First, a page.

Saturday, October 16, 2010


buxton, me to washington, dc.
so we moved to maine and for several years travel was limited to visiting family back in s.f.
when i was sixteen we finally went somewhere new, our nation's capitol to visit my aunt (the same one from EQUATOR) who was there studying. we arrived in a blizzard that produced about 2 inches of snow and the entire city shut down. as it began to move again we visited a hundred and one museums - it was absolutely amazing! aside from the glorious john singer sargents and georgia o'keefes, i also got to see the ruby slippers judy garland wore in the wizard of oz (click here to see why i might get such a kick out of that). after we had our fill of museums, or rather, once my step dad couldn't take another minute of looking at paintings, we rented a car and drove to amish country.

i'd never heard about them before, so it was kind of exotic. as we were making the drive, my stepfather, who is a retired baptist minister, shocked everyone in the car by making the risque old joke 'you know what town comes before intercourse? foreplay! hahaha! you know what town comes after intercourse? climax! hahaha!' i think he had a few more, but i was so busy being mortified i tuned them out. now, i find it as funny as he did, and love that he shamelessly shared his cracked sense of humor with the rest of us.

while in DC i read the declaration of independence and much of the constitution (granted it was a homework assignment), and i was struck by the enormous promise my country held. this was probably the beginning of my personal brand of patriotism - pride in what the country could be and hopefully would be some day. don't get me wrong, we have a ways yet to go, but we have a path with a little light showing the way, and not to get too political here, but if we temper capitalism a little (profits are grand, greed is not) and keep working on equality and race issues, we will get there.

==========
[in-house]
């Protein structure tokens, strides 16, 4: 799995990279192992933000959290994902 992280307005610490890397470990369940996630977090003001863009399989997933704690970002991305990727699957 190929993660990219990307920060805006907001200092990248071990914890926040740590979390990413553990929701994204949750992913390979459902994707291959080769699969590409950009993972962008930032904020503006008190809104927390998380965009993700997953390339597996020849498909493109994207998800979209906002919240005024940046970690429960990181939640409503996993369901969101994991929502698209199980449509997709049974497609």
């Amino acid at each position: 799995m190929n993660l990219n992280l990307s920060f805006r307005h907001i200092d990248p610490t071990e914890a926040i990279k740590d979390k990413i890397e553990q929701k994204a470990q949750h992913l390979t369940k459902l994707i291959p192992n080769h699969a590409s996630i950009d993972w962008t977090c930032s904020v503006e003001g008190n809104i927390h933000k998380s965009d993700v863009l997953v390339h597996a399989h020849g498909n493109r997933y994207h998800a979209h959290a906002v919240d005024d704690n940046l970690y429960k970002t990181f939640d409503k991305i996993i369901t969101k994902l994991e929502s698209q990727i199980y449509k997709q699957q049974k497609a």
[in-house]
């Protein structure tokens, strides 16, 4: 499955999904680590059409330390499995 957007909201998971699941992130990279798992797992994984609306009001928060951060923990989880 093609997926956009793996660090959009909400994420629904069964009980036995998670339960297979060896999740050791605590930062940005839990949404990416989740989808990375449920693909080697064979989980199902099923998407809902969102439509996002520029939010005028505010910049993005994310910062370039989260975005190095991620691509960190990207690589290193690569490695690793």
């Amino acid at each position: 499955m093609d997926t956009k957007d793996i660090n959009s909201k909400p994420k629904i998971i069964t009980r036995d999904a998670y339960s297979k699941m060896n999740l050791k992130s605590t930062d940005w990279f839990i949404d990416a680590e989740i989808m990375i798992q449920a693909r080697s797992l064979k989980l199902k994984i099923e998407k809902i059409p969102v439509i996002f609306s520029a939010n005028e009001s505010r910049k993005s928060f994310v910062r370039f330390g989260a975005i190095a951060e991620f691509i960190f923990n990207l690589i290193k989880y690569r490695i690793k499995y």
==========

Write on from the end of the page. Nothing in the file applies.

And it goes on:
Sunday, September 5, 2010


san francisco, ca to searsmont, me.
when i was in yakima (see BOONDOCKS), my mom took the train across the country to visit her sister in maine. she liked it so much she started thinking about moving us there. a couple of years later, we flew to boston, where we walked the freedom trail, and then greyhounded our way up to searsmont to visit my aunt and her husband. the bulk of the travel took place on my eleventh birthday. another big holiday ruined by parent planned travel. i wasn’t overly excited - i was aware of mom’s agenda and i didn’t want to move, i liked the freedom i had in s.f. but i was momentarily distracted by the snow. i'd never seen it and there were piles and piles of it everywhere. it was late march, so there was a lot of mud involved as well, but snow is snow. before i got so cold i couldn’t think straight, i found it to be marvelous stuff. snowballs, sledding, snowmen, great fun. but cold is not my friend, and when asked that old question ‘would you rather be too hot or too cold?’ my answer is always, emphatically, HOT! after a week, i couldn't wait to get home to california where i would finally be able to thaw out.

Friday, August 27, 2010


san francisco, ca to esmeraldas, ecuador.